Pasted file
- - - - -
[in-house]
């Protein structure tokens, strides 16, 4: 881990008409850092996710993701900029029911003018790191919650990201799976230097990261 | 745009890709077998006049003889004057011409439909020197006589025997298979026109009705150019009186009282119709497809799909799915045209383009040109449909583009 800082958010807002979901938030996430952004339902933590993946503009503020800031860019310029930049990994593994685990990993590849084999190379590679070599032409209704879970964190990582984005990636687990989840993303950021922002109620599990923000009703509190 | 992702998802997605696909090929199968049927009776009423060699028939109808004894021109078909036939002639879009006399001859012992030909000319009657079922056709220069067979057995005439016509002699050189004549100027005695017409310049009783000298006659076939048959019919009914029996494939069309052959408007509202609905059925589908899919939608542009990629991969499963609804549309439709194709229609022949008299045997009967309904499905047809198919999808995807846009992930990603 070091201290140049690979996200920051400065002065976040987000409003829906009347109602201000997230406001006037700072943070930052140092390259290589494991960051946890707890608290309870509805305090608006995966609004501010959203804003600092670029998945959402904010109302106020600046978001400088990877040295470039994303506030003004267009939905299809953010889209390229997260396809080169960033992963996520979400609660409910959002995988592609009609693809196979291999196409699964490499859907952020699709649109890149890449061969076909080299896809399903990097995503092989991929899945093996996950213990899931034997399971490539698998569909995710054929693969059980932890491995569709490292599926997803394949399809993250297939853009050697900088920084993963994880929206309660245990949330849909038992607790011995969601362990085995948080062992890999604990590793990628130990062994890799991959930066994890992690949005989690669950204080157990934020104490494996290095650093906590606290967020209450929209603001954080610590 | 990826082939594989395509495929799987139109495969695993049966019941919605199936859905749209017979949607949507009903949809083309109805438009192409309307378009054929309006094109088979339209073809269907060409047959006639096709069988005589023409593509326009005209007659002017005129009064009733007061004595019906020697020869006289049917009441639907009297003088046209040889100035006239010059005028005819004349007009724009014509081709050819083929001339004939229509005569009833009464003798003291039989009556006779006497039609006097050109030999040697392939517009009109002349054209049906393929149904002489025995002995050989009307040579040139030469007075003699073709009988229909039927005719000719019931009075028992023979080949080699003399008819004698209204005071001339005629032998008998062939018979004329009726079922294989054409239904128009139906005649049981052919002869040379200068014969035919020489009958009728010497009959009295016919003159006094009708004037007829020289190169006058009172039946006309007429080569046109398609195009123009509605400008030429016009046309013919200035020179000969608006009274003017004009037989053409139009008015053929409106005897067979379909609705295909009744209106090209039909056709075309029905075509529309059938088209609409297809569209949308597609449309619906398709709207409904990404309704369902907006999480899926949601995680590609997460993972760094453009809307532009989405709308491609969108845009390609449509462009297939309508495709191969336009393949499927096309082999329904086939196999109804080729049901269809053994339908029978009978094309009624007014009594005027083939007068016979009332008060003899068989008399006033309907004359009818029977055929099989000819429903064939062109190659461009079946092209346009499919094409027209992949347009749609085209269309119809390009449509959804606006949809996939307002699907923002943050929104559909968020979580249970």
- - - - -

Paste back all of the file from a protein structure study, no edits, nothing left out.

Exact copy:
[in-house]
């Protein structure tokens, strides 16, 4: 881990008409850092996710993701900029029911003018790191919650990201799976230097990261 | 745009890709077998006049003889004057011409439909020197006589025997298979026109009705150019009186009282119709497809799909799915045209383009040109449909583009 800082958010807002979901938030996430952004339902933590993946503009503020800031860019310029930049990994593994685990990993590849084999190379590679070599032409209704879970964190990582984005990636687990989840993303950021922002109620599990923000009703509190 | 992702998802997605696909090929199968049927009776009423060699028939109808004894021109078909036939002639879009006399001859012992030909000319009657079922056709220069067979057995005439016509002699050189004549100027005695017409310049009783000298006659076939048959019919009914029996494939069309052959408007509202609905059925589908899919939608542009990629991969499963609804549309439709194709229609022949008299045997009967309904499905047809198919999808995807846009992930990603 070091201290140049690979996200920051400065002065976040987000409003829906009347109602201000997230406001006037700072943070930052140092390259290589494991960051946890707890608290309870509805305090608006995966609004501010959203804003600092670029998945959402904010109302106020600046978001400088990877040295470039994303506030003004267009939905299809953010889209390229997260396809080169960033992963996520979400609660409910959002995988592609009609693809196979291999196409699964490499859907952020699709649109890149890449061969076909080299896809399903990097995503092989991929899945093996996950213990899931034997399971490539698998569909995710054929693969059980932890491995569709490292599926997803394949399809993250297939853009050697900088920084993963994880929206309660245990949330849909038992607790011995969601362990085995948080062992890999604990590793990628130990062994890799991959930066994890992690949005989690669950204080157990934020104490494996290095650093906590606290967020209450929209603001954080610590 | 990826082939594989395509495929799987139109495969695993049966019941919605199936859905749209017979949607949507009903949809083309109805438009192409309307378009054929309006094109088979339209073809269907060409047959006639096709069988005589023409593509326009005209007659002017005129009064009733007061004595019906020697020869006289049917009441639907009297003088046209040889100035006239010059005028005819004349007009724009014509081709050819083929001339004939229509005569009833009464003798003291039989009556006779006497039609006097050109030999040697392939517009009109002349054209049906393929149904002489025995002995050989009307040579040139030469007075003699073709009988229909039927005719000719019931009075028992023979080949080699003399008819004698209204005071001339005629032998008998062939018979004329009726079922294989054409239904128009139906005649049981052919002869040379200068014969035919020489009958009728010497009959009295016919003159006094009708004037007829020289190169006058009172039946006309007429080569046109398609195009123009509605400008030429016009046309013919200035020179000969608006009274003017004009037989053409139009008015053929409106005897067979379909609705295909009744209106090209039909056709075309029905075509529309059938088209609409297809569209949308597609449309619906398709709207409904990404309704369902907006999480899926949601995680590609997460993972760094453009809307532009989405709308491609969108845009390609449509462009297939309508495709191969336009393949499927096309082999329904086939196999109804080729049901269809053994339908029978009978094309009624007014009594005027083939007068016979009332008060003899068989008399006033309907004359009818029977055929099989000819429903064939062109190659461009079946092209346009499919094409027209992949347009749609085209269309119809390009449509959804606006949809996939307002699907923002943050929104559909968020979580249970």